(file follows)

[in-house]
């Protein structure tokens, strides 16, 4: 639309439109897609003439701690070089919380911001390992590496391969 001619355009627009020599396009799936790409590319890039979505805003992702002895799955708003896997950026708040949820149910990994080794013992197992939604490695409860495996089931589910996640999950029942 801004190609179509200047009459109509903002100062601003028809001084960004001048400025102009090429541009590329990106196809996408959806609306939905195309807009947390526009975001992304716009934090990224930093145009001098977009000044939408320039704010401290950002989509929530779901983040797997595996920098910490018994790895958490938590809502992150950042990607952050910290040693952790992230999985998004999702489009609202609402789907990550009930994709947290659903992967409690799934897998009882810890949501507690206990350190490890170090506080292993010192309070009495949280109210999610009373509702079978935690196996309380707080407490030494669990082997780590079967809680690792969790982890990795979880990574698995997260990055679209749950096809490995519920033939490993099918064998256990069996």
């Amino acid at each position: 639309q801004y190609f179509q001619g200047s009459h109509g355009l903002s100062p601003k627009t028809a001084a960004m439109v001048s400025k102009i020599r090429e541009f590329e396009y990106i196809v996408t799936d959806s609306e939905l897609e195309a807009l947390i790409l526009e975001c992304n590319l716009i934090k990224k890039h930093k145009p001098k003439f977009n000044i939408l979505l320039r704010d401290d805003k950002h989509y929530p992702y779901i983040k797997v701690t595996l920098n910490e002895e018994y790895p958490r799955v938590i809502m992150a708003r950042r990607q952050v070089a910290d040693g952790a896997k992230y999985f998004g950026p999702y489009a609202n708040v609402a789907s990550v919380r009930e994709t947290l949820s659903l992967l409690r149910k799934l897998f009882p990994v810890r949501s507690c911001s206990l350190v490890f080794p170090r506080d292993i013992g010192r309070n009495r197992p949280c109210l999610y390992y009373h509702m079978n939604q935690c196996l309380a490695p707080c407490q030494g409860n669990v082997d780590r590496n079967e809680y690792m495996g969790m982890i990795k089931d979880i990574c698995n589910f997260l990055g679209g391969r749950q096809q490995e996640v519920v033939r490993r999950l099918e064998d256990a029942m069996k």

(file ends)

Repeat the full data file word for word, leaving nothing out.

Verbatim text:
[in-house]
């Protein structure tokens, strides 16, 4: 639309439109897609003439701690070089919380911001390992590496391969 001619355009627009020599396009799936790409590319890039979505805003992702002895799955708003896997950026708040949820149910990994080794013992197992939604490695409860495996089931589910996640999950029942 801004190609179509200047009459109509903002100062601003028809001084960004001048400025102009090429541009590329990106196809996408959806609306939905195309807009947390526009975001992304716009934090990224930093145009001098977009000044939408320039704010401290950002989509929530779901983040797997595996920098910490018994790895958490938590809502992150950042990607952050910290040693952790992230999985998004999702489009609202609402789907990550009930994709947290659903992967409690799934897998009882810890949501507690206990350190490890170090506080292993010192309070009495949280109210999610009373509702079978935690196996309380707080407490030494669990082997780590079967809680690792969790982890990795979880990574698995997260990055679209749950096809490995519920033939490993099918064998256990069996």
């Amino acid at each position: 639309q801004y190609f179509q001619g200047s009459h109509g355009l903002s100062p601003k627009t028809a001084a960004m439109v001048s400025k102009i020599r090429e541009f590329e396009y990106i196809v996408t799936d959806s609306e939905l897609e195309a807009l947390i790409l526009e975001c992304n590319l716009i934090k990224k890039h930093k145009p001098k003439f977009n000044i939408l979505l320039r704010d401290d805003k950002h989509y929530p992702y779901i983040k797997v701690t595996l920098n910490e002895e018994y790895p958490r799955v938590i809502m992150a708003r950042r990607q952050v070089a910290d040693g952790a896997k992230y999985f998004g950026p999702y489009a609202n708040v609402a789907s990550v919380r009930e994709t947290l949820s659903l992967l409690r149910k799934l897998f009882p990994v810890r949501s507690c911001s206990l350190v490890f080794p170090r506080d292993i013992g010192r309070n009495r197992p949280c109210l999610y390992y009373h509702m079978n939604q935690c196996l309380a490695p707080c407490q030494g409860n669990v082997d780590r590496n079967e809680y690792m495996g969790m982890i990795k089931d979880i990574c698995n589910f997260l990055g679209g391969r749950q096809q490995e996640v519920v033939r490993r999950l099918e064998d256990a029942m069996k």